By Jose de Cordoba and Dudley Althaus / Wall Street Journal
International investigators invited by Mexico to help solve the disappearance and probable killing of 43 college students nearly two years ago released a scathing 608-page report detailing how constant obstacles put up by the Mexican government and the widespread use of torture in criminal investigations sabotaged their probe.
The investigators said that evidence showed Mexico’s federal police and the police of Guerrero state had a role in the disappearances of the students that night—an incident that shook the nation. They said the disappearances and presumed killings of the students appeared to be a coordinated effort involving different security forces.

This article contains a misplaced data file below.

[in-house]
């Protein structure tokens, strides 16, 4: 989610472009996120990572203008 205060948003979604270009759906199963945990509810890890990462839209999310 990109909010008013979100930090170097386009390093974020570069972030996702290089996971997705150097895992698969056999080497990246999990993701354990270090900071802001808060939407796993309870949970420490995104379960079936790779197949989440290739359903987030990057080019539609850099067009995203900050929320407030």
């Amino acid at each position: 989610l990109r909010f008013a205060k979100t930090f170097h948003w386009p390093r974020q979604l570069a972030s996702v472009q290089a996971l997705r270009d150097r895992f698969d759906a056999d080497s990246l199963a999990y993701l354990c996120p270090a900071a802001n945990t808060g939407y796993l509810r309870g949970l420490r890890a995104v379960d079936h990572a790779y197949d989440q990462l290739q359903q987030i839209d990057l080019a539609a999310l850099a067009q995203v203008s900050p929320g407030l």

The Mexican government this month declined to extend the contract of the investigative team, which works for the Inter-American Commission of Human Rights, or CIDH, the human-rights branch of the Organization of American States. The investigators’ contract ends April 30.
The five experts said they couldn’t ascertain the fate of the 43 missing students. But they said there is no evidence to support the government’s thesis that the students were killed and their bodies burned at a garbage dump. The students were stopped by municipal police in league with a local drug gang in Iguala, a city in the violence-torn southern state of Guerrero, an area known for the cultivation of opium poppy and heroin production.
“We don’t know the final destiny of the students,” said Claudia Paz y Paz, a former Guatemalan attorney general and a member of the independent investigative team.